Space tourism companies might learn a lesson from the Titan sub disaster. But are they ready to listen?

In this case, the "test flight" had already been taken - this was not the first dive to the Titanic by this specific sub. So, the real risk may be in the number of dives needed to fatigue the carbon fibre structural material to the point of failure. That is hard to determine without testing a bunch of such structures to actual failure - a very expensive process. I read that this sub had experienced 24 previous pressure cycles as tests and dives. But, that doesn't really tell us that an identical one couldn't fail at 20, or couldn't last for 30. And, an "improved" design may be far better - or unexpectedly worse.

There is always going to be some risk in going into space, or deep under the sea, or climbing Mt. Everest, or even hiking the tourist trails in the Grand Canyon. It would be a shame if there was a bureaucracy that could tell individuals how much risk they can take when they want to do something adventurous. But, there is always a reaction to a loss of life to try to make sure that "it never happens again", especially if there is a bureaucracy that is given the "responsibility" to make sure that it never happens again. So, there is a tendency for over-reach built into bureaucracies.

On the other hand, when these things go wrong, it often pulls in government resources to respond, and that can cost more than money. Sometimes, responders are put in great danger to save the lives of stupid people. So, there are some laws and regulations that limit what a person can do on the basis of how dangerous it is to themselves, even if not to others. Often, for instance, trails are closed due to avalanche danger, animal behaviors, etc.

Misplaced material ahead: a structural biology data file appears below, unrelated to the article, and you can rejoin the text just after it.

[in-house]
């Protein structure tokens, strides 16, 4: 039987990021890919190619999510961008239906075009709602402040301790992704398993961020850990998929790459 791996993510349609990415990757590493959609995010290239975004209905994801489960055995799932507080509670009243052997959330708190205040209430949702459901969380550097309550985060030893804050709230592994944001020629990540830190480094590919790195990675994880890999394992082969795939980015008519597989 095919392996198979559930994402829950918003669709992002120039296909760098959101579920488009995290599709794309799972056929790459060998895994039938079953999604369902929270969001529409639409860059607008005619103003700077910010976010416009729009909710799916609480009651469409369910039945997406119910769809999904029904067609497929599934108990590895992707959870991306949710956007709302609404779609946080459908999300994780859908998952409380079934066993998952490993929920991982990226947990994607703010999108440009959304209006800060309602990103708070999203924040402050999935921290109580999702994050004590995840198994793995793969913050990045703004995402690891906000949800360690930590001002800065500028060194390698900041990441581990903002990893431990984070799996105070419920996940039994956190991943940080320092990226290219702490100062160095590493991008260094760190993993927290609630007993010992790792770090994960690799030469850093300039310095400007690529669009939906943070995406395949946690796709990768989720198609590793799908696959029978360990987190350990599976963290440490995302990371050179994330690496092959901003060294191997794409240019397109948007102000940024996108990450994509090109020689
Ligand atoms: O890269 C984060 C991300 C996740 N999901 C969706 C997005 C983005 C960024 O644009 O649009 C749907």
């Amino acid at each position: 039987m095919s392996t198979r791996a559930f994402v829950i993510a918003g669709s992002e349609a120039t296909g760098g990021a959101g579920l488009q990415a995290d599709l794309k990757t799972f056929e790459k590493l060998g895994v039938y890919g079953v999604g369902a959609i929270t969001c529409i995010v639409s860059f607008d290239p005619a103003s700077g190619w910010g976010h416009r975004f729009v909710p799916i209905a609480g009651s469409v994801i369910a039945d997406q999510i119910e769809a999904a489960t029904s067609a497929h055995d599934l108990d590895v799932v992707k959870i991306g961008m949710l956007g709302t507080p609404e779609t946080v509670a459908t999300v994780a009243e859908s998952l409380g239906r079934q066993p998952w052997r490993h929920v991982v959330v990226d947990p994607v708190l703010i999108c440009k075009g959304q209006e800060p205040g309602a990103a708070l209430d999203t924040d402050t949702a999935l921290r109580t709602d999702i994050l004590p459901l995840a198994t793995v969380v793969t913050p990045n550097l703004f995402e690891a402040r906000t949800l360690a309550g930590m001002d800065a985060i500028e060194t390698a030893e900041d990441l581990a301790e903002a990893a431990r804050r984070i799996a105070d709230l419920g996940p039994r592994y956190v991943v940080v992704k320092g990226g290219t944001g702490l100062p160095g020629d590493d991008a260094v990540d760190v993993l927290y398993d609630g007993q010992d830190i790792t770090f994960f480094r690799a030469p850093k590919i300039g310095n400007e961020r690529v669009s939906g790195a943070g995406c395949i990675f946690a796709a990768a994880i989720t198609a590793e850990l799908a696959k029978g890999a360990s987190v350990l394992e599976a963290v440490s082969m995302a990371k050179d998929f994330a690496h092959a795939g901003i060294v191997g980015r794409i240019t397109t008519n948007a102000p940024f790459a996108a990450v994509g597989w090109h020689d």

But, it is a difficult decision to determine where the government should be allowed to regulate individual risk taking.
I believe the CEO was being untruthful to clients. Maybe charges of wire fraud, conspiracy, wrongful death against those still living who assisted the scam? If not then it will all be settled in civil court. The dude was a penny pincher, won't be much flesh left on that company's bones.

Note, the US can control your behavior anywhere in the World. Sex with underage people is illegal no matter what country you are in.
Billslugg, I agree that the U.S. can try to apply its laws anywhere in the world, at least for U.S. citizens .

But, I disagree that the U.S. can effectively enforce those laws everywhere in the world.

And, that is the critical difference in how the world really functions.

We have violators of child sex laws to contend with right here inside the U.S. borders making news all too frequently.
This is getting pretty far astray, so I will just point out that things like terrorism are different than things like fraud or even sex acts committed by U.S. citizens in a foreign country. The U.S. does try to use extradition where the country has a treaty or cooperates without one. See for some insights on the terrorism aspect. But, Osama bib Ladin was not even acknowledged by Pakistan as being there, so, yes, attack the U. S. and you can expect the U.S. to respond with military force if the location of the attacker is not willing to turn him over legally. That is effectively "war", not "law".

But, that is entirely different from say, an American citizen operating a risky excursion business in a foreign port with a business chartered in the country where that port is located. I doubt that the U.S. is going to be able to enforce its regulations in that case, even though it is a U.S. citizen. The "Liberian flagged vessel" thing is a good example of U.S. corporations using foreign national standards to save money.

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